The indicators collected in Table 4 have been observed to change over large regions of the Earth during the 20th century. According to the TAR, there is now a good level of confidence that what is being recorded is the result of long-term change rather than short-term natural fluctuations. As we noted earlier (Section 2.2.2), the most recent period of warming has been almost global in extent, but particularly marked at high latitudes. So are the changes in Table 4 consistent with rising tempe
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2.2.2 Temperature changes over the past millennium

One of the most striking images in the IPCC TAR is reproduced (in adapted form) in Figure 24. Together, these two temperature records tell a compelling story, crystallised in our earlier quotes from the SPM. So let's just pause to take a closer look at each of them.

Figure 24

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Introduction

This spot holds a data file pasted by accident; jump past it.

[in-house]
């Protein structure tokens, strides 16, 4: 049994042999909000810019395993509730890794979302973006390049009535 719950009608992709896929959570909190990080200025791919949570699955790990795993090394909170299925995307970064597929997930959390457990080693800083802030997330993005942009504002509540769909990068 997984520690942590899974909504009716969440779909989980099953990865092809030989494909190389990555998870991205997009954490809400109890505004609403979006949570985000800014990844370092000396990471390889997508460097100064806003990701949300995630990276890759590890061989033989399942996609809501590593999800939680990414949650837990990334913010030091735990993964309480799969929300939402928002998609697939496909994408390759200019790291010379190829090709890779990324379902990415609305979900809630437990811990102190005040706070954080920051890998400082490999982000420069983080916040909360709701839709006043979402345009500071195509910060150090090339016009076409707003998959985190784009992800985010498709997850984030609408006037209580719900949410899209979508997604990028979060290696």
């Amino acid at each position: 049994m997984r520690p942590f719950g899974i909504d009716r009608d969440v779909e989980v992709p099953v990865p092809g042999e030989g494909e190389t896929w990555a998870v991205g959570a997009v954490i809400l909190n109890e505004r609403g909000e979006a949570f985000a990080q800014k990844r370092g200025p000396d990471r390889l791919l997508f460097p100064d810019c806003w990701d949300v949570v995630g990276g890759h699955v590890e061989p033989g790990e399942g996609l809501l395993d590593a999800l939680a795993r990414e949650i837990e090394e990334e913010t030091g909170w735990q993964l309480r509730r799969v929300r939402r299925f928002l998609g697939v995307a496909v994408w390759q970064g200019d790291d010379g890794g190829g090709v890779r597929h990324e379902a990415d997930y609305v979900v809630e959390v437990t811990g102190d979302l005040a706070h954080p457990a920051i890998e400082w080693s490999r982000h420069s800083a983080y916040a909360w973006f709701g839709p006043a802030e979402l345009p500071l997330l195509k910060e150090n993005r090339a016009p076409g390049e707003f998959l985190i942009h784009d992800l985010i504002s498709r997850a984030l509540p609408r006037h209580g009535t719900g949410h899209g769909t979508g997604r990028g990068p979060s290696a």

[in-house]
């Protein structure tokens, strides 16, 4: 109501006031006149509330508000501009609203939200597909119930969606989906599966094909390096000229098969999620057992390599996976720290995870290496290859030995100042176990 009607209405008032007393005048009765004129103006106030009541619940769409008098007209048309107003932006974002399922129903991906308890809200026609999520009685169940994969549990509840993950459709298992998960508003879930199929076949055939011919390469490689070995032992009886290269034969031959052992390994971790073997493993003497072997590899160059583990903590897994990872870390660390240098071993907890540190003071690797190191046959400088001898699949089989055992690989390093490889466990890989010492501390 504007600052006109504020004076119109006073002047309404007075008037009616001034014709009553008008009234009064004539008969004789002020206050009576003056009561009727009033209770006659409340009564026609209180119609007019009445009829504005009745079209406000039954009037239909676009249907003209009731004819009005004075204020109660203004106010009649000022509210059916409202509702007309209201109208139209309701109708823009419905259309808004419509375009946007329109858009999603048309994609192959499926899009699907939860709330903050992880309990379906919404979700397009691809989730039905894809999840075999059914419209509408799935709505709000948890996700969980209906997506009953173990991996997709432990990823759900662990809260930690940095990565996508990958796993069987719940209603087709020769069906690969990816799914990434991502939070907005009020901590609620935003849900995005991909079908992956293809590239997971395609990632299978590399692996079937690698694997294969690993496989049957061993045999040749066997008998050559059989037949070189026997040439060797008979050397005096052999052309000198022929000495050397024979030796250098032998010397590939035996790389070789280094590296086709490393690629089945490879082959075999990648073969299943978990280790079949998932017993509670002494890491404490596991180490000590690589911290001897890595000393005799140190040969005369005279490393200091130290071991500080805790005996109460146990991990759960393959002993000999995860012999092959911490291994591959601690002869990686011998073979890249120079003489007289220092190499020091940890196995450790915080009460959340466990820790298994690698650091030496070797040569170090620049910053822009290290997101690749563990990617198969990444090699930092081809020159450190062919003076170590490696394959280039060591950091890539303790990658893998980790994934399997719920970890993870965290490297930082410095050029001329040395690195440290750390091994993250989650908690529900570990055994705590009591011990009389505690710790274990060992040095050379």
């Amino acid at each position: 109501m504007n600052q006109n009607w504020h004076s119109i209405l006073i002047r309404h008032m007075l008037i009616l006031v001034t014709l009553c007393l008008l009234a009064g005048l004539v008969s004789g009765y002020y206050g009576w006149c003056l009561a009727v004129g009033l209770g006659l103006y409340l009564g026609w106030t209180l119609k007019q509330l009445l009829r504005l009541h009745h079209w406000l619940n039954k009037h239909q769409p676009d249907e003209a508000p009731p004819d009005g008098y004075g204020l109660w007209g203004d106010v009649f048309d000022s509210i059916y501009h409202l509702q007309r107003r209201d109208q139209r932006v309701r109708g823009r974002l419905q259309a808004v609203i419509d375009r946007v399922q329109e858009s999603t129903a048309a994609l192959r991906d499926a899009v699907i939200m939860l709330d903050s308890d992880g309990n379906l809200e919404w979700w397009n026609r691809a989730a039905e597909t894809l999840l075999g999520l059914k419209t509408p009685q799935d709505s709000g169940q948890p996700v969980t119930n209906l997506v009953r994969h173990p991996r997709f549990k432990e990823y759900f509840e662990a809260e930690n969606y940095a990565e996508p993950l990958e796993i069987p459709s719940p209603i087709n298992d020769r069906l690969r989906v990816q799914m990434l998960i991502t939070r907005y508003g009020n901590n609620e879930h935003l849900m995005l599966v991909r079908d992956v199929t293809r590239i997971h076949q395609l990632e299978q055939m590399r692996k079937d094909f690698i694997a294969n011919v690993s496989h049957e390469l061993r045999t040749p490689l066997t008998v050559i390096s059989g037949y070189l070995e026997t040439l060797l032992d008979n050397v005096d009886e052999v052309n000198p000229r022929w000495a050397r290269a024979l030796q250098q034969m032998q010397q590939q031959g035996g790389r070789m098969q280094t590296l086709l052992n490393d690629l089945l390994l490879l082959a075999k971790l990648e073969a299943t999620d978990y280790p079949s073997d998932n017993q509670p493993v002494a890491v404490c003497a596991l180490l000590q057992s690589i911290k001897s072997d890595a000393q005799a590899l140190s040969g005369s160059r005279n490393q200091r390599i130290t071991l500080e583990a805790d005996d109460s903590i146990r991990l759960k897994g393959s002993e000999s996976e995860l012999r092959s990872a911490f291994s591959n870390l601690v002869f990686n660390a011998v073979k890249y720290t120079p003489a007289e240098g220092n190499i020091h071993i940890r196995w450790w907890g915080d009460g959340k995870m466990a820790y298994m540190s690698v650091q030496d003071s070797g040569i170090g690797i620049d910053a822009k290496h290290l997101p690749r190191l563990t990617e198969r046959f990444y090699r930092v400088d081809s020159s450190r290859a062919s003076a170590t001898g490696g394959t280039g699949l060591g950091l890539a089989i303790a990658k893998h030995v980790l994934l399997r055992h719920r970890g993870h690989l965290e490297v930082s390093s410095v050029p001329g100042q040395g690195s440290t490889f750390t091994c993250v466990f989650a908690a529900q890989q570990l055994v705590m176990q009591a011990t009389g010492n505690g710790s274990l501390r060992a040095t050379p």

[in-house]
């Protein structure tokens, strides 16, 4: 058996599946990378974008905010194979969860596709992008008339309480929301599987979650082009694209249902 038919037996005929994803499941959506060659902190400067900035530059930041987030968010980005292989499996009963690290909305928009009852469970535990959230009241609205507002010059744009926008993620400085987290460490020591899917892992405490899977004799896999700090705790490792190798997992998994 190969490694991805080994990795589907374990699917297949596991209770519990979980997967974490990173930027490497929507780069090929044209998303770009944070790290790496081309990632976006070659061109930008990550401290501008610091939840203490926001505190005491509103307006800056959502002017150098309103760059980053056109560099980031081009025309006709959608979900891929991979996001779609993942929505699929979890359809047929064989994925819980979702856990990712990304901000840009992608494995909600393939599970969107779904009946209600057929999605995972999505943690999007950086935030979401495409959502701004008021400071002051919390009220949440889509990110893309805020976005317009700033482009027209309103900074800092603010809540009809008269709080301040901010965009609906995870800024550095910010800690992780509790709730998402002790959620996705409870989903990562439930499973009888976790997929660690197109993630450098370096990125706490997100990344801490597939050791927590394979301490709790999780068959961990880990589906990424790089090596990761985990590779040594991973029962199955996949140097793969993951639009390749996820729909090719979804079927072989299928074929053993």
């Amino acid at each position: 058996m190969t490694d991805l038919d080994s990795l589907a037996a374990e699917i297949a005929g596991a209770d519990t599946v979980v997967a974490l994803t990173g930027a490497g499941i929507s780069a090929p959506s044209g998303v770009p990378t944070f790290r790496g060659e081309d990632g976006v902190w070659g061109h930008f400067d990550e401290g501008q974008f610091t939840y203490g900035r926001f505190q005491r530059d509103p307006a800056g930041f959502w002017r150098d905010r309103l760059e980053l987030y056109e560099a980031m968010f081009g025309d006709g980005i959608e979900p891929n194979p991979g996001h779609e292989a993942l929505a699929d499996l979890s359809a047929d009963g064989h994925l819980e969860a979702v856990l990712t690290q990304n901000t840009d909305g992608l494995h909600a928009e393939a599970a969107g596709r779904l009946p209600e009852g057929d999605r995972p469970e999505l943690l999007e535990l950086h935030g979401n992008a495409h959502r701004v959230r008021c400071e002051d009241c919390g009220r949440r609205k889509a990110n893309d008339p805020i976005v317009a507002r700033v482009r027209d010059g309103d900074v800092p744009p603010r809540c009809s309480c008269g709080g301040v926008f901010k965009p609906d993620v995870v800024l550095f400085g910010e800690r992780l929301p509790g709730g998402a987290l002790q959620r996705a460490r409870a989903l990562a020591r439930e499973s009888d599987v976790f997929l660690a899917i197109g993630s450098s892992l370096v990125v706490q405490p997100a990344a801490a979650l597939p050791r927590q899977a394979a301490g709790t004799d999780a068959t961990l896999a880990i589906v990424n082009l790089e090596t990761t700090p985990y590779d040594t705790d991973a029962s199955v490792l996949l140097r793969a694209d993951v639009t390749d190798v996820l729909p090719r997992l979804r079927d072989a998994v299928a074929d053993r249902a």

This unit explores the topic of climate change and global warming. We will begin by exploring how the Earth’s global mean surface temperature is determined through a global “balancing act” of the rate of energy that comes from the Sun and the rate at which the planet returns that energy into space. We will also discuss the natural greenhouse effect, and how this contributes to a balanced global climate. We will then go on to consider the human impact on the atmosphere, including the imp
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1.3 Framing nature matters as systems

Much of what is considered Nature is often codified as ‘systems’ – natural systems, ecosystems, ecological systems and/or environmental systems. Systems thinking is an active cognitive endeavour to conceptually frame reality. A key feature of framing Nature in terms of systems is the appreciation given to the multiple interrelationships and interdependencies that exist in the natural world.

The Thing – that is, the repercussions of the eighteenth-century European industri
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1.3.7 Corporate connections continued